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Thread: $25k in loans to get a Masters - worth it? In need of advice please.

  1. #1
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    $25k in loans to get a Masters - worth it? In need of advice please.

    Hi all,

    I am currently looking into applying to the a Masters of Urban Planning program at Virginia Commonwealth University here in Richmond. I have a BA in Historic Preservation, and no student debt from that. My main concern is that the program is about $25k for two years. Do any of you out there think it's viable to pay that back on a planner's salary? I've always had an interest in planning, but have been hesitant to go for a masters and be forced to take such a heavy amount of debt. Yet, I don't think I can get my foot in the door without a degree as I do not have direct planning experience.. Does anyone think this is a reasonable investment?

    Thanks in advance for your thoughts,

    Sean

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    Cyburbian dvdneal's avatar
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    I hate to give out to much financial advice because I don't know your finances. Yes, it can be done, but you have to consider holding a 10 year car payment. Is your car paid for? Do you need a new car soon? How is your credit debt? These are all things you have to ask yourself. Yes you can reduce the payment going onto one of the income reduction plans, but it's still a payment. Make sure you know what your bills are and plan on being paid something just under $40k. That way if you get paid more it's all a bonus! Good luck.
    I don't pretend to understand Brannigan's Law. I merely enforce it.

  3. #3
    Take a look into the Public Service Loan Forgiveness Program: https://studentaid.ed.gov/repay-loan...public-service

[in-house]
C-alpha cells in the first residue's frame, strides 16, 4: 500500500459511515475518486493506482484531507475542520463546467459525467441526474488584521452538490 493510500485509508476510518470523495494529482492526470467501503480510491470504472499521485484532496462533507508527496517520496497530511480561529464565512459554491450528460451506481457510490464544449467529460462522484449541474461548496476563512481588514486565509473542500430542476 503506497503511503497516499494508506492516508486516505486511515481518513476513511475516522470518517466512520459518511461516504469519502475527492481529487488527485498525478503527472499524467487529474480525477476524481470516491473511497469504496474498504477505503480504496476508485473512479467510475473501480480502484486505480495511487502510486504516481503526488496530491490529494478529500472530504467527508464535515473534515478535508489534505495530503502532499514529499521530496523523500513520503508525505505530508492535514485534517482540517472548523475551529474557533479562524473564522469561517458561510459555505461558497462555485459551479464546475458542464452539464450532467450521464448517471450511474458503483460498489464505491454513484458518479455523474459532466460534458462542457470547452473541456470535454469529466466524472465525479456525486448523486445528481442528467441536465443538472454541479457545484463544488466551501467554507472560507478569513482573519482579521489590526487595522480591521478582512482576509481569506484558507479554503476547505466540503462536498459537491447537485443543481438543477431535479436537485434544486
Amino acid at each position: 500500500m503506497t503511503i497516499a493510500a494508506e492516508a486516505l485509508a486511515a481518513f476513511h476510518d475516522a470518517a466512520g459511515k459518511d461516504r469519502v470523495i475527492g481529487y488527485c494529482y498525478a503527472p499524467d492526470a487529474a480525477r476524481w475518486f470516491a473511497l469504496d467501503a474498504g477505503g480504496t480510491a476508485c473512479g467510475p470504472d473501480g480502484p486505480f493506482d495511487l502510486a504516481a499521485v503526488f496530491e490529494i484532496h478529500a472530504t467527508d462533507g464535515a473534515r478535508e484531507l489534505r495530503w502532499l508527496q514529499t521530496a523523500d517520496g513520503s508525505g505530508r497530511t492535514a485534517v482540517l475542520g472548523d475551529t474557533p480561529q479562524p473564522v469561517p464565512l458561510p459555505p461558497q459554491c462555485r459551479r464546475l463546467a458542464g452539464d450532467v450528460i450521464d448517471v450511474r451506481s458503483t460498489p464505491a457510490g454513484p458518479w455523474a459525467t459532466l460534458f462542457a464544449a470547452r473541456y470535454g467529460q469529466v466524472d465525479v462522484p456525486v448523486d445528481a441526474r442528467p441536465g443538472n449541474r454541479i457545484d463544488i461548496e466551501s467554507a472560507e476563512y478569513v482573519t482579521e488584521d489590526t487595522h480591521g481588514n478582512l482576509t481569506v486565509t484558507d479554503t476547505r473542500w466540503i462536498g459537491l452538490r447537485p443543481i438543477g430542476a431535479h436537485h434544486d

There are a lot of public sector folks heavily in student loan debt that are paying a manageable percentage of their income towards their federal student loans and, in theory, will have the balance forgiven in 10 years.
    The content contrarian

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    Cyburbian The One's avatar
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    Hmmmm.....

    Sadly.....maybe a degree with wider range........Public Administration, MBA (just threw up a bit in my mouth with this one... ), or a degree that leads to a recognized license.....engineer.....architect......

    It just depends on what you want.......
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    Unfrozen Caveman Planner mendelman's avatar
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    I acquired my MUP in 2002 and left with $40k in FAFSA debt. I used it to be 'comfortable' during my 2 year program and not have to live like a pauper, but it wasn't the best method by a long shot.

    I think $25K in student loan debt (from a public source like FAFSA) is not that bad. Get your first job and scrimp to pay it off in 3-5 years. If you're childless, that would make it much easier.
    I'm sorry. Is my bias showing?

    The ends can justify the means.

  6. #6
    Cyburbian dvdneal's avatar
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    Quote Originally posted by The One View post